Moving air also helps evaporate the sweat from your skin, says Paul Scheckel, author of “The Home Energy Diet.”
“Evaporational cooling is an incredibly efficient process for removing heat, and our bodies do it all by themselves. A little help can increase the cooling effect,” Scheckel says.
Camp out in your basement, advises Stan Cox, a scientist, environmental writer and author of “Losing Our Cool: Uncomfortable Truths About Our Air-Conditioned World (and Finding New Ways to Get Through the Summer).” In your eco-cooled basement, a TV, a couch and a cold drink may be all you need.
Scheckel warns against opening basement windows when outdoor air is heavy with humidity.
“Warm, moist air will cause condensation on cool surfaces such as basement walls, ultimately increasing the humidity in your home,” Scheckel says.
Don’t cook on the stovetop or use your oven during hot spells. Reduce indoor heat by cooking in the microwave, firing up the outdoor grill or eating cooler foods, such as salads and fruit. If you must bake lasagna for tomorrow’s potluck, do it in the evening.
After cooking, turn on the kitchen exhaust fan. Turn on the bathroom exhaust fan after a hot shower to help the heat dissipate.
Air conditioners cost homeowners in the U.S. about $29 billion annually. When it comes to faulty equipment, a less efficient AC can result in a higher electric bill.
“AC efficiency is mostly a function of the technology,” Scheckel says. “Keep the filter clean to allow for good air movement and keep the unit level so the condensation drains properly.”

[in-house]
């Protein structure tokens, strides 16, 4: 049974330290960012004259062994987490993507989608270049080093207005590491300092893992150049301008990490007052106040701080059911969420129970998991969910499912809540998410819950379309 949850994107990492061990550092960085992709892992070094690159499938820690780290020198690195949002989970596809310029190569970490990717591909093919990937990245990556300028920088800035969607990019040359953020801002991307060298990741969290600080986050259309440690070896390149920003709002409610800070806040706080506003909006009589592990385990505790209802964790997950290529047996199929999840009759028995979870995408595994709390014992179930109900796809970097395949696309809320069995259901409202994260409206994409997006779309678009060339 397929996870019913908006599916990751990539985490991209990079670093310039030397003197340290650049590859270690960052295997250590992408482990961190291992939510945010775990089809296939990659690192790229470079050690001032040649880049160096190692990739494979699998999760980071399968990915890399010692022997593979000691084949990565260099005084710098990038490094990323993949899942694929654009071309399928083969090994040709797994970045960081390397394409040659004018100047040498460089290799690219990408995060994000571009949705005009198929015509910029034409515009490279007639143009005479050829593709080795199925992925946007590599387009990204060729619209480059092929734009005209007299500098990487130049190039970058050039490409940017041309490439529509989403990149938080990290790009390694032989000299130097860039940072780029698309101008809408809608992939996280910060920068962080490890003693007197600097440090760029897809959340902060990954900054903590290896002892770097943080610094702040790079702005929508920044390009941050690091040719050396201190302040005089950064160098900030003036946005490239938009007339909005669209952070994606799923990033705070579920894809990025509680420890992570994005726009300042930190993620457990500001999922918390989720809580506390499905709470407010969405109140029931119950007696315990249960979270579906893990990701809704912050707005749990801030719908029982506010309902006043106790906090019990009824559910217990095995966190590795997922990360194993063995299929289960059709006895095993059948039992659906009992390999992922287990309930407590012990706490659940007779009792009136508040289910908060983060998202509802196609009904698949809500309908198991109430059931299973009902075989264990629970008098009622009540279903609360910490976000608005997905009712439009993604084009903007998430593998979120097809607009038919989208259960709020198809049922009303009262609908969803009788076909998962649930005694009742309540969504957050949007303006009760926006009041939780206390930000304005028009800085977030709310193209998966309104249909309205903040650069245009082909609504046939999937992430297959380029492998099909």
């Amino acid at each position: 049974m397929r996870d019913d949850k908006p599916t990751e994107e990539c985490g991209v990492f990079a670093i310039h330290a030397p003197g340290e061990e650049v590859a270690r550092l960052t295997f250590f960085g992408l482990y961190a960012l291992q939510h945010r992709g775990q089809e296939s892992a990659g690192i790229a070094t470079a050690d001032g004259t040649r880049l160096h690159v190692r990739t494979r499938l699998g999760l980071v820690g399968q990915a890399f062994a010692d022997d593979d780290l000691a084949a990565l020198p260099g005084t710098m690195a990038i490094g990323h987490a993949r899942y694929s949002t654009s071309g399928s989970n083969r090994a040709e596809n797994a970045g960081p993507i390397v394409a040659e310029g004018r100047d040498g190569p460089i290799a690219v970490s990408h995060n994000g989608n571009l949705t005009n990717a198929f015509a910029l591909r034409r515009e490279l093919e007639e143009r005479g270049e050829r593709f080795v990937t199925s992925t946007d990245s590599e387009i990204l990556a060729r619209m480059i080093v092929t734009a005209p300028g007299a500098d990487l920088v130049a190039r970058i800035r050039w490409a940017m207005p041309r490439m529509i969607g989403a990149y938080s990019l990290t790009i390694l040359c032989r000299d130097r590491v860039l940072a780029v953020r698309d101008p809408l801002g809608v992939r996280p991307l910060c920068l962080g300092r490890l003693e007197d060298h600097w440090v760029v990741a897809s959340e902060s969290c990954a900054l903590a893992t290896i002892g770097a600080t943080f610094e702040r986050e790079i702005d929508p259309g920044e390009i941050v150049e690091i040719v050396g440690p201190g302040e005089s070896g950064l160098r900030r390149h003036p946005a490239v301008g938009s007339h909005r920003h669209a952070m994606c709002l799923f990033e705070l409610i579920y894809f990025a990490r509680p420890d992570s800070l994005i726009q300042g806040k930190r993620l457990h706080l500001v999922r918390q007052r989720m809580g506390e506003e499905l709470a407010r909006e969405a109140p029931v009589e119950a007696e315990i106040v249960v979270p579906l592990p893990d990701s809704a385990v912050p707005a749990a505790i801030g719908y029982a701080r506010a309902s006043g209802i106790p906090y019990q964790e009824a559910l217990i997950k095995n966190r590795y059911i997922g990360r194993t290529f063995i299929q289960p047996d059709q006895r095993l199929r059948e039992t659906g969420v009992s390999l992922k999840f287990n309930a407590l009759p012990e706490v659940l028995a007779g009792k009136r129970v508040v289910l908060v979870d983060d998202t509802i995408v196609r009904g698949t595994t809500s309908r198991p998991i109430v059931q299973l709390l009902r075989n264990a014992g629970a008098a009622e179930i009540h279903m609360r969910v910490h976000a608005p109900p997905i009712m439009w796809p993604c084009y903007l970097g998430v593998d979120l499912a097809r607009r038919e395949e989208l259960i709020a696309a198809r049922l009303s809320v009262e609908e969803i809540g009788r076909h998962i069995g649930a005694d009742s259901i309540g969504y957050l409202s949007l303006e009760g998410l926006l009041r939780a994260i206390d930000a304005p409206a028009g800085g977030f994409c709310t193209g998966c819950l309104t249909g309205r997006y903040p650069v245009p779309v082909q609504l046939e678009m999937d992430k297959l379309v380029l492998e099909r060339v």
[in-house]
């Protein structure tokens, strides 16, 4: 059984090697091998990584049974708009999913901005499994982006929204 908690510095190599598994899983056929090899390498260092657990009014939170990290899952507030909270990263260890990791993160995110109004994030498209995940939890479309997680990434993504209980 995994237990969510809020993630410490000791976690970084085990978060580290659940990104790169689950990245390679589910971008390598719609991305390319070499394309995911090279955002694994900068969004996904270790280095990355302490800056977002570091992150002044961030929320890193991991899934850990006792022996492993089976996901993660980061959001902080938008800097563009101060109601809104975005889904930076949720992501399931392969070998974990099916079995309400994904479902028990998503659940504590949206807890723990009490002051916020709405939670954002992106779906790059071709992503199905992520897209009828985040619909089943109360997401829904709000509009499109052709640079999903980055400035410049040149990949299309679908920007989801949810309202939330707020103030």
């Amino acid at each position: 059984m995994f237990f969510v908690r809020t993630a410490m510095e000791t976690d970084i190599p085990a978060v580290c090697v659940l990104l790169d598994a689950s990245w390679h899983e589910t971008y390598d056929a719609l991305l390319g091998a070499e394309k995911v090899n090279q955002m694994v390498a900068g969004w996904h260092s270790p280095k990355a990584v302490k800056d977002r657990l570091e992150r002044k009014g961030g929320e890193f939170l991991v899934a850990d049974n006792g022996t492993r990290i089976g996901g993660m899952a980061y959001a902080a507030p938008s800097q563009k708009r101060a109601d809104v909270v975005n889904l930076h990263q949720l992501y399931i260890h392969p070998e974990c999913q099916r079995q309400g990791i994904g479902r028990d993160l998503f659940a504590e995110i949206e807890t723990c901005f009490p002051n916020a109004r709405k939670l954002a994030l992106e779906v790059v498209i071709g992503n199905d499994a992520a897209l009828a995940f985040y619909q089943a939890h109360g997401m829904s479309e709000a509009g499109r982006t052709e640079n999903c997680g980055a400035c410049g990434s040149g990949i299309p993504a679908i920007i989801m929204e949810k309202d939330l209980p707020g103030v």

You can cut your energy costs in half by swapping your older air conditioner for a newer, more efficient unit. Look for a high energy efficiency ratio, or EER, or an Energy Star-qualified unit. Higher EER ratings indicate a more efficient air conditioner. Energy Star is a system used by the U.S. government to designate energy-efficient products.
Put the air-conditioner fan speed on high, except on very humid days, according to the U.S. Department of Energy. On humid days, put the fan speed on low. The slower air movement through the air-conditioning equipment removes more moisture from the air, improving comfort in your home.
Step in the shower, hop in a pool, spray yourself with a water bottle or use a cool cloth on the back of your neck. If you don’t chill out right away, don’t give up.
“Our comfort range depends on the temperatures we have experienced in recent days and weeks,” says Cox. “The body and mind adjust to rising temperatures.”
People often close the vents of their HVAC systems in less used rooms in order to cut energy costs. However, doing so actually puts excessive pressure on the air conditioning system. This is because closing the vents will cut the air flow to a particular room, but it won’t redirect the air. So, the result is a higher stressed system and hot spots in your home. The more strain on your system, the more likely you will need repairs.
At Abacus, we take pride in our community. Abacus Plumbing, Air Conditioning & Electrical is a full service residential contractor that has been serving the greater Houston area for over 50 years. Abacus is a member of the Greater Houston Chamber of Commerce and has an A+ rating on the Better Business Bureau of Houston. Abacus is licensed and insured and offers 24/7 emergency service. To learn more about Abacus Air Conditioning, Plumbing & Electrical, visit www.abacusplumbing.net or call 713-766-3605. License Numbers: ALAN O'NEILL M-20628 | TACLB82488E | TECL 30557